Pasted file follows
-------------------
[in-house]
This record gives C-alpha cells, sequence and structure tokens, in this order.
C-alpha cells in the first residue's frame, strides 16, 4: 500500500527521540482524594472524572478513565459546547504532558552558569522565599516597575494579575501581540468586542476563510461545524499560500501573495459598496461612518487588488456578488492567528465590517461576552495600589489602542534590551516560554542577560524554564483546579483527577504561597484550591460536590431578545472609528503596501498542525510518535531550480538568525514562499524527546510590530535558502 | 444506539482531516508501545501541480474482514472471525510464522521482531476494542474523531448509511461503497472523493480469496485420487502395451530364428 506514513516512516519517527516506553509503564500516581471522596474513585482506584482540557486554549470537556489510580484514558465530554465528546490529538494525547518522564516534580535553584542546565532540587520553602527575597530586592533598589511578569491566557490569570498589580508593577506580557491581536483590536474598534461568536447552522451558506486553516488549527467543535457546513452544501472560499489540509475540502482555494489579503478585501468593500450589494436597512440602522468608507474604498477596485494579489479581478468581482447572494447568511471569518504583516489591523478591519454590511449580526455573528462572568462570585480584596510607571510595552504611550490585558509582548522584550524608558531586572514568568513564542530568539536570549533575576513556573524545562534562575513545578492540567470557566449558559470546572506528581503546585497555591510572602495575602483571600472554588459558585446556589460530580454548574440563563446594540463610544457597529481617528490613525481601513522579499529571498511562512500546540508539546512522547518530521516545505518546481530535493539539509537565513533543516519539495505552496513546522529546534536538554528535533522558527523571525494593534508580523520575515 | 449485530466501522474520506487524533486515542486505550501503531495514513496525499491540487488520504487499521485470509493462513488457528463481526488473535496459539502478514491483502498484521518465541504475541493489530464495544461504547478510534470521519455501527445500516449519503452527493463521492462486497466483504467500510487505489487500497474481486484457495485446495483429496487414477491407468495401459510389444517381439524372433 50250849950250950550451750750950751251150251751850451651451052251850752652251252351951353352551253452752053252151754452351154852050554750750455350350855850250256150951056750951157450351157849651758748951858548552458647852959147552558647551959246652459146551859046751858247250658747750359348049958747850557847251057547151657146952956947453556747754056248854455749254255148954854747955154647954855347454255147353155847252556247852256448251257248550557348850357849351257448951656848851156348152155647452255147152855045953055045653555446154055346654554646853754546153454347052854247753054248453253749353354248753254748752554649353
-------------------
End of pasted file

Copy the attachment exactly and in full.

[in-house]
This record gives C-alpha cells, sequence and structure tokens, in this order.
C-alpha cells in the first residue's frame, strides 16, 4: 500500500527521540482524594472524572478513565459546547504532558552558569522565599516597575494579575501581540468586542476563510461545524499560500501573495459598496461612518487588488456578488492567528465590517461576552495600589489602542534590551516560554542577560524554564483546579483527577504561597484550591460536590431578545472609528503596501498542525510518535531550480538568525514562499524527546510590530535558502 | 444506539482531516508501545501541480474482514472471525510464522521482531476494542474523531448509511461503497472523493480469496485420487502395451530364428 506514513516512516519517527516506553509503564500516581471522596474513585482506584482540557486554549470537556489510580484514558465530554465528546490529538494525547518522564516534580535553584542546565532540587520553602527575597530586592533598589511578569491566557490569570498589580508593577506580557491581536483590536474598534461568536447552522451558506486553516488549527467543535457546513452544501472560499489540509475540502482555494489579503478585501468593500450589494436597512440602522468608507474604498477596485494579489479581478468581482447572494447568511471569518504583516489591523478591519454590511449580526455573528462572568462570585480584596510607571510595552504611550490585558509582548522584550524608558531586572514568568513564542530568539536570549533575576513556573524545562534562575513545578492540567470557566449558559470546572506528581503546585497555591510572602495575602483571600472554588459558585446556589460530580454548574440563563446594540463610544457597529481617528490613525481601513522579499529571498511562512500546540508539546512522547518530521516545505518546481530535493539539509537565513533543516519539495505552496513546522529546534536538554528535533522558527523571525494593534508580523520575515 | 449485530466501522474520506487524533486515542486505550501503531495514513496525499491540487488520504487499521485470509493462513488457528463481526488473535496459539502478514491483502498484521518465541504475541493489530464495544461504547478510534470521519455501527445500516449519503452527493463521492462486497466483504467500510487505489487500497474481486484457495485446495483429496487414477491407468495401459510389444517381439524372433 50250849950250950550451750750950751251150251751850451651451052251850752652251252351951353352551253452752053252151754452351154852050554750750455350350855850250256150951056750951157450351157849651758748951858548552458647852959147552558647551959246652459146551859046751858247250658747750359348049958747850557847251057547151657146952956947453556747754056248854455749254255148954854747955154647954855347454255147353155847252556247852256448251257248550557348850357849351257448951656848851156348152155647452255147152855045953055045653555446154055346654554646853754546153454347052854247753054248453253749353354248753254748752554649353